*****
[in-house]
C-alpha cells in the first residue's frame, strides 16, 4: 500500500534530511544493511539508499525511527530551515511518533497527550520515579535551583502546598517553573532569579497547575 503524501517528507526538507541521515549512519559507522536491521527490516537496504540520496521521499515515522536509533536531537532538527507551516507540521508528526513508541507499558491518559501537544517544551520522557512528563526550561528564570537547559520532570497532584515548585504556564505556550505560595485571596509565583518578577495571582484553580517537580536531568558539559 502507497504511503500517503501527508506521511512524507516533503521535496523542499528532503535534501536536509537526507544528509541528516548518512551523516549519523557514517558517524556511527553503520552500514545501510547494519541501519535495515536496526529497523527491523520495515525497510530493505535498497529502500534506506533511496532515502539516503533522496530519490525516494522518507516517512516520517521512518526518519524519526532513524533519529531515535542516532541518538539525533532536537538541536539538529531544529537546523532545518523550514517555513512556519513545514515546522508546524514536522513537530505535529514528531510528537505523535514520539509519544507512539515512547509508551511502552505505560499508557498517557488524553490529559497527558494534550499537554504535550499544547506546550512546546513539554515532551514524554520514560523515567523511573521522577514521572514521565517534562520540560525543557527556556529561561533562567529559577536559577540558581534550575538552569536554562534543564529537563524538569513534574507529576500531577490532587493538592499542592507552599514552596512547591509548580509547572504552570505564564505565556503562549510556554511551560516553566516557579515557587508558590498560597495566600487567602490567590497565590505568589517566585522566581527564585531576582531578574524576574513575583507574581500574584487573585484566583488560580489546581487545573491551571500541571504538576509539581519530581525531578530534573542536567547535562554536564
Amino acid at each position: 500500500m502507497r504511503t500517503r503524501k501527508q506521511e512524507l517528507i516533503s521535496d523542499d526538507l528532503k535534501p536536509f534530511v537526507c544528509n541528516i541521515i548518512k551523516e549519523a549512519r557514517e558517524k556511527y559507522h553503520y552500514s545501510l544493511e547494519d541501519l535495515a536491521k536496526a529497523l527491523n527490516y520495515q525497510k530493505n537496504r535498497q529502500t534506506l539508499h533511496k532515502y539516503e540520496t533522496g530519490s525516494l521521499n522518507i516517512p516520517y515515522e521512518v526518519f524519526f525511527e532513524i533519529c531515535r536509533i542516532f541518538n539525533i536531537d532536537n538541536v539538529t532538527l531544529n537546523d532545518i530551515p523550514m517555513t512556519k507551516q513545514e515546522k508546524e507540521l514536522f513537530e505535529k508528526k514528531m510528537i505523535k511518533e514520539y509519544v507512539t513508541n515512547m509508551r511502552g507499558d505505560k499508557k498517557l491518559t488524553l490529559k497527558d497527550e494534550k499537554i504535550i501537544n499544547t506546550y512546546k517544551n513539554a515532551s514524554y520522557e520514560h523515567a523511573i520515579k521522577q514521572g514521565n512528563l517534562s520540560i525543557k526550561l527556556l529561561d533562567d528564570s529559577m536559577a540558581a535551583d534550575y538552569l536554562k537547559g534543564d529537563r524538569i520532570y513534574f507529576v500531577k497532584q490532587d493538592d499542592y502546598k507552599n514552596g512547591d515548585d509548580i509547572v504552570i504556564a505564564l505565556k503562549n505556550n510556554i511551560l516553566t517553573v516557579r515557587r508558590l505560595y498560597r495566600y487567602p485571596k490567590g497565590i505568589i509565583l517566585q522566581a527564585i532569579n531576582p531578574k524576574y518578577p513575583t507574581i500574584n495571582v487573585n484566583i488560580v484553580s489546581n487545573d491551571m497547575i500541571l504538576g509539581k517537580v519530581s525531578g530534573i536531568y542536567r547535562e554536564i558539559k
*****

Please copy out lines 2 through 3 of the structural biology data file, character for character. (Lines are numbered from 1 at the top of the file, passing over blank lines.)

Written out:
C-alpha cells in the first residue's frame, strides 16, 4: 500500500534530511544493511539508499525511527530551515511518533497527550520515579535551583502546598517553573532569579497547575 503524501517528507526538507541521515549512519559507522536491521527490516537496504540520496521521499515515522536509533536531537532538527507551516507540521508528526513508541507499558491518559501537544517544551520522557512528563526550561528564570537547559520532570497532584515548585504556564505556550505560595485571596509565583518578577495571582484553580517537580536531568558539559 502507497504511503500517503501527508506521511512524507516533503521535496523542499528532503535534501536536509537526507544528509541528516548518512551523516549519523557514517558517524556511527553503520552500514545501510547494519541501519535495515536496526529497523527491523520495515525497510530493505535498497529502500534506506533511496532515502539516503533522496530519490525516494522518507516517512516520517521512518526518519524519526532513524533519529531515535542516532541518538539525533532536537538541536539538529531544529537546523532545518523550514517555513512556519513545514515546522508546524514536522513537530505535529514528531510528537505523535514520539509519544507512539515512547509508551511502552505505560499508557498517557488524553490529559497527558494534550499537554504535550499544547506546550512546546513539554515532551514524554520514560523515567523511573521522577514521572514521565517534562520540560525543557527556556529561561533562567529559577536559577540558581534550575538552569536554562534543564529537563524538569513534574507529576500531577490532587493538592499542592507552599514552596512547591509548580509547572504552570505564564505565556503562549510556554511551560516553566516557579515557587508558590498560597495566600487567602490567590497565590505568589517566585522566581527564585531576582531578574524576574513575583507574581500574584487573585484566583488560580489546581487545573491551571500541571504538576509539581519530581525531578530534573542536567547535562554536564
Amino acid at each position: 500500500m502507497r504511503t500517503r503524501k501527508q506521511e512524507l517528507i516533503s521535496d523542499d526538507l528532503k535534501p536536509f534530511v537526507c544528509n541528516i541521515i548518512k551523516e549519523a549512519r557514517e558517524k556511527y559507522h553503520y552500514s545501510l544493511e547494519d541501519l535495515a536491521k536496526a529497523l527491523n527490516y520495515q525497510k530493505n537496504r535498497q529502500t534506506l539508499h533511496k532515502y539516503e540520496t533522496g530519490s525516494l521521499n522518507i516517512p516520517y515515522e521512518v526518519f524519526f525511527e532513524i533519529c531515535r536509533i542516532f541518538n539525533i536531537d532536537n538541536v539538529t532538527l531544529n537546523d532545518i530551515p523550514m517555513t512556519k507551516q513545514e515546522k508546524e507540521l514536522f513537530e505535529k508528526k514528531m510528537i505523535k511518533e514520539y509519544v507512539t513508541n515512547m509508551r511502552g507499558d505505560k499508557k498517557l491518559t488524553l490529559k497527558d497527550e494534550k499537554i504535550i501537544n499544547t506546550y512546546k517544551n513539554a515532551s514524554y520522557e520514560h523515567a523511573i520515579k521522577q514521572g514521565n512528563l517534562s520540560i525543557k526550561l527556556l529561561d533562567d528564570s529559577m536559577a540558581a535551583d534550575y538552569l536554562k537547559g534543564d529537563r524538569i520532570y513534574f507529576v500531577k497532584q490532587d493538592d499542592y502546598k507552599n514552596g512547591d515548585d509548580i509547572v504552570i504556564a505564564l505565556k503562549n505556550n510556554i511551560l516553566t517553573v516557579r515557587r508558590l505560595y498560597r495566600y487567602p485571596k490567590g497565590i505568589i509565583l517566585q522566581a527564585i532569579n531576582p531578574k524576574y518578577p513575583t507574581i500574584n495571582v487573585n484566583i488560580v484553580s489546581n487545573d491551571m497547575i500541571l504538576g509539581k517537580v519530581s525531578g530534573i536531568y542536567r547535562e554536564i558539559k